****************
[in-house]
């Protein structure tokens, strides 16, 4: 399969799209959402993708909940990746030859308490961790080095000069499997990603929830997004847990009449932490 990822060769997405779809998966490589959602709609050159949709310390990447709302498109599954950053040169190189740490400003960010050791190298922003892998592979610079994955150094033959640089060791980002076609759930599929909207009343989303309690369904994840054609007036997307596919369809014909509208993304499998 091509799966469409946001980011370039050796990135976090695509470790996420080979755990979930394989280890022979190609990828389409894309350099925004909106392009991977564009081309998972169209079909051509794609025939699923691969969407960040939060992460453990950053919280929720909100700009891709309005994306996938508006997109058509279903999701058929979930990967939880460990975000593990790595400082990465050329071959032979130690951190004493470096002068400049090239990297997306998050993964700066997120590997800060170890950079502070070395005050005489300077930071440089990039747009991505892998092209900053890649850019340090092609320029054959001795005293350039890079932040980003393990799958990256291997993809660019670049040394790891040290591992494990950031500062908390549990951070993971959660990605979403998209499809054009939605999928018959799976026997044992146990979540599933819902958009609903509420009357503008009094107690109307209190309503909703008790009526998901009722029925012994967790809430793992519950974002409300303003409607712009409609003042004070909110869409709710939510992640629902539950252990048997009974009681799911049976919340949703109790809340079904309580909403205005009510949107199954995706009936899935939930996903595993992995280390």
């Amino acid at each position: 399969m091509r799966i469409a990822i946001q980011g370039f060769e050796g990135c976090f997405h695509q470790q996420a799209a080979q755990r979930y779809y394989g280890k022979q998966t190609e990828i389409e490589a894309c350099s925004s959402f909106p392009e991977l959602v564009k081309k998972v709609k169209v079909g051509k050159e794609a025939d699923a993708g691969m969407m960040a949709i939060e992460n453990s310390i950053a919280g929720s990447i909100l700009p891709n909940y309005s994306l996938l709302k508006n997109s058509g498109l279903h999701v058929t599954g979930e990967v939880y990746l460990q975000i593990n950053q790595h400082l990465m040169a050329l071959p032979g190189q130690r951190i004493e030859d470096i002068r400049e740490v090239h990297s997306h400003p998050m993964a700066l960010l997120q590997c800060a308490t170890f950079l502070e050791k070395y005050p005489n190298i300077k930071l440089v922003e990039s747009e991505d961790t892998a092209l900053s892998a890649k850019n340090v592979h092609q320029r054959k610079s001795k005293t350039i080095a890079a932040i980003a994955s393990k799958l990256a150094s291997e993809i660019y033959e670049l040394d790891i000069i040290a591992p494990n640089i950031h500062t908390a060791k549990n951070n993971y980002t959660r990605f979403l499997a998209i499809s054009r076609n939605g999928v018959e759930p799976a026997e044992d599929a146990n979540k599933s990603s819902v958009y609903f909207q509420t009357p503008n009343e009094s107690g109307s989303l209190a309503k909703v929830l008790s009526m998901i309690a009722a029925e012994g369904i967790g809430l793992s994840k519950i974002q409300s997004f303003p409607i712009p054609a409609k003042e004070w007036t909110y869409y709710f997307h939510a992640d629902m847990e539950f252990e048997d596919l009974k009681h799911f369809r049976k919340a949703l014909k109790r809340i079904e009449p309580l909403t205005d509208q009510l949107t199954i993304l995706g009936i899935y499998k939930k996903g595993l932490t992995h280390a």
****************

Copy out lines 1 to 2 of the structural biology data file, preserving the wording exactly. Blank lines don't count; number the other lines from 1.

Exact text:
[in-house]
């Protein structure tokens, strides 16, 4: 399969799209959402993708909940990746030859308490961790080095000069499997990603929830997004847990009449932490 990822060769997405779809998966490589959602709609050159949709310390990447709302498109599954950053040169190189740490400003960010050791190298922003892998592979610079994955150094033959640089060791980002076609759930599929909207009343989303309690369904994840054609007036997307596919369809014909509208993304499998 091509799966469409946001980011370039050796990135976090695509470790996420080979755990979930394989280890022979190609990828389409894309350099925004909106392009991977564009081309998972169209079909051509794609025939699923691969969407960040939060992460453990950053919280929720909100700009891709309005994306996938508006997109058509279903999701058929979930990967939880460990975000593990790595400082990465050329071959032979130690951190004493470096002068400049090239990297997306998050993964700066997120590997800060170890950079502070070395005050005489300077930071440089990039747009991505892998092209900053890649850019340090092609320029054959001795005293350039890079932040980003393990799958990256291997993809660019670049040394790891040290591992494990950031500062908390549990951070993971959660990605979403998209499809054009939605999928018959799976026997044992146990979540599933819902958009609903509420009357503008009094107690109307209190309503909703008790009526998901009722029925012994967790809430793992519950974002409300303003409607712009409609003042004070909110869409709710939510992640629902539950252990048997009974009681799911049976919340949703109790809340079904309580909403205005009510949107199954995706009936899935939930996903595993992995280390």